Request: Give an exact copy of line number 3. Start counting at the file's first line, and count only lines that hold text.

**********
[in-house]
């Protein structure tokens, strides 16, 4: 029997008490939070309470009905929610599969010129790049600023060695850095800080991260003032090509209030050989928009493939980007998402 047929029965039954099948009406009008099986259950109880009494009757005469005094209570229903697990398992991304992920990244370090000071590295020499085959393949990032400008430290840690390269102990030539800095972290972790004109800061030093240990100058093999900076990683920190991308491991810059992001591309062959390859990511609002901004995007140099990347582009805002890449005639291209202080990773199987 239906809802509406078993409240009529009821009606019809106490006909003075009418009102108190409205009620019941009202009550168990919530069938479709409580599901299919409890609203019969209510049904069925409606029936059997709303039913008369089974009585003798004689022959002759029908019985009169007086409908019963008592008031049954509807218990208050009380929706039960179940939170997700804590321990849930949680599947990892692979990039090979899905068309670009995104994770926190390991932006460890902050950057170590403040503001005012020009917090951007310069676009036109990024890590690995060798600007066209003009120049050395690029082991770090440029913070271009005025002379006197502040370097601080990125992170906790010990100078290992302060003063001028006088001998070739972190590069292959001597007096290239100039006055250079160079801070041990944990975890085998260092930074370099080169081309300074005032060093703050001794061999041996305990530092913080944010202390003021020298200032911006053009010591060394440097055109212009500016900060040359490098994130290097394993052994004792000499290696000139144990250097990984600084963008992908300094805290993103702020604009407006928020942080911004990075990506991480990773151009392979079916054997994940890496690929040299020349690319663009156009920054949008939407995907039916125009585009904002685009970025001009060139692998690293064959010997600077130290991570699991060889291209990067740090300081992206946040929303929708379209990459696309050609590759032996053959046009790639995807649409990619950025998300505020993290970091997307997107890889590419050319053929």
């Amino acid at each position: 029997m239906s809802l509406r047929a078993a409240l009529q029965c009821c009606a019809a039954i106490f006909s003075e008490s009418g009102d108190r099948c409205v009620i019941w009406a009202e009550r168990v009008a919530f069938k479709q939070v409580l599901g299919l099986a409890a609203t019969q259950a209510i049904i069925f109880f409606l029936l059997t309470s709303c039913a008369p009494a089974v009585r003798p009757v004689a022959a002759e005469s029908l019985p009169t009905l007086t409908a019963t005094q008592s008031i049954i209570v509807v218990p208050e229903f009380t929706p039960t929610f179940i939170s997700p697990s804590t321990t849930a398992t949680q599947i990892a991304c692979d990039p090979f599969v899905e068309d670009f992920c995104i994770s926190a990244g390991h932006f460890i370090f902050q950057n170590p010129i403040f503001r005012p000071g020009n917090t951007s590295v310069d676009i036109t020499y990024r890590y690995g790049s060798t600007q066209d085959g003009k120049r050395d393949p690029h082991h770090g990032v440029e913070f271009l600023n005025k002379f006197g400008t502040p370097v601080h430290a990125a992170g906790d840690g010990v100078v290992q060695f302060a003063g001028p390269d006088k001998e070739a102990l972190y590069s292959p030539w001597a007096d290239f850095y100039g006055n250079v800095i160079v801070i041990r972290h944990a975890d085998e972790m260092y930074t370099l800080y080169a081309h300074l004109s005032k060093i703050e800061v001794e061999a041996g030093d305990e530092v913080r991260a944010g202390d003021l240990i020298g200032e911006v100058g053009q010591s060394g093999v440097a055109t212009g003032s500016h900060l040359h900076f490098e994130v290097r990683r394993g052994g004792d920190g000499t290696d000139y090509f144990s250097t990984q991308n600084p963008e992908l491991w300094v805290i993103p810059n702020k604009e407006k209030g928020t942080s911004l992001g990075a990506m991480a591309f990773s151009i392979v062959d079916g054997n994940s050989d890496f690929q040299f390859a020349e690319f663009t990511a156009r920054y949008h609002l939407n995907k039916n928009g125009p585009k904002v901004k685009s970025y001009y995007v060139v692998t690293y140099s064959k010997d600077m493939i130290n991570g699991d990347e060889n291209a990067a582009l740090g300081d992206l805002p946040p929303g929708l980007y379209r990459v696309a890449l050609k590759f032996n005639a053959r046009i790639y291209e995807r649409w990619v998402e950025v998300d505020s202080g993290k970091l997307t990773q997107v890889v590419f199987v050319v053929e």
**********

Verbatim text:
């Amino acid at each position: 029997m239906s809802l509406r047929a078993a409240l009529q029965c009821c009606a019809a039954i106490f006909s003075e008490s009418g009102d108190r099948c409205v009620i019941w009406a009202e009550r168990v009008a919530f069938k479709q939070v409580l599901g299919l099986a409890a609203t019969q259950a209510i049904i069925f109880f409606l029936l059997t309470s709303c039913a008369p009494a089974v009585r003798p009757v004689a022959a002759e005469s029908l019985p009169t009905l007086t409908a019963t005094q008592s008031i049954i209570v509807v218990p208050e229903f009380t929706p039960t929610f179940i939170s997700p697990s804590t321990t849930a398992t949680q599947i990892a991304c692979d990039p090979f599969v899905e068309d670009f992920c995104i994770s926190a990244g390991h932006f460890i370090f902050q950057n170590p010129i403040f503001r005012p000071g020009n917090t951007s590295v310069d676009i036109t020499y990024r890590y690995g790049s060798t600007q066209d085959g003009k120049r050395d393949p690029h082991h770090g990032v440029e913070f271009l600023n005025k002379f006197g400008t502040p370097v601080h430290a990125a992170g906790d840690g010990v100078v290992q060695f302060a003063g001028p390269d006088k001998e070739a102990l972190y590069s292959p030539w001597a007096d290239f850095y100039g006055n250079v800095i160079v801070i041990r972290h944990a975890d085998e972790m260092y930074t370099l800080y080169a081309h300074l004109s005032k060093i703050e800061v001794e061999a041996g030093d305990e530092v913080r991260a944010g202390d003021l240990i020298g200032e911006v100058g053009q010591s060394g093999v440097a055109t212009g003032s500016h900060l040359h900076f490098e994130v290097r990683r394993g052994g004792d920190g000499t290696d000139y090509f144990s250097t990984q991308n600084p963008e992908l491991w300094v805290i993103p810059n702020k604009e407006k209030g928020t942080s911004l992001g990075a990506m991480a591309f990773s151009i392979v062959d079916g054997n994940s050989d890496f690929q040299f390859a020349e690319f663009t990511a156009r920054y949008h609002l939407n995907k039916n928009g125009p585009k904002v901004k685009s970025y001009y995007v060139v692998t690293y140099s064959k010997d600077m493939i130290n991570g699991d990347e060889n291209a990067a582009l740090g300081d992206l805002p946040p929303g929708l980007y379209r990459v696309a890449l050609k590759f032996n005639a053959r046009i790639y291209e995807r649409w990619v998402e950025v998300d505020s202080g993290k970091l997307t990773q997107v890889v590419f199987v050319v053929e």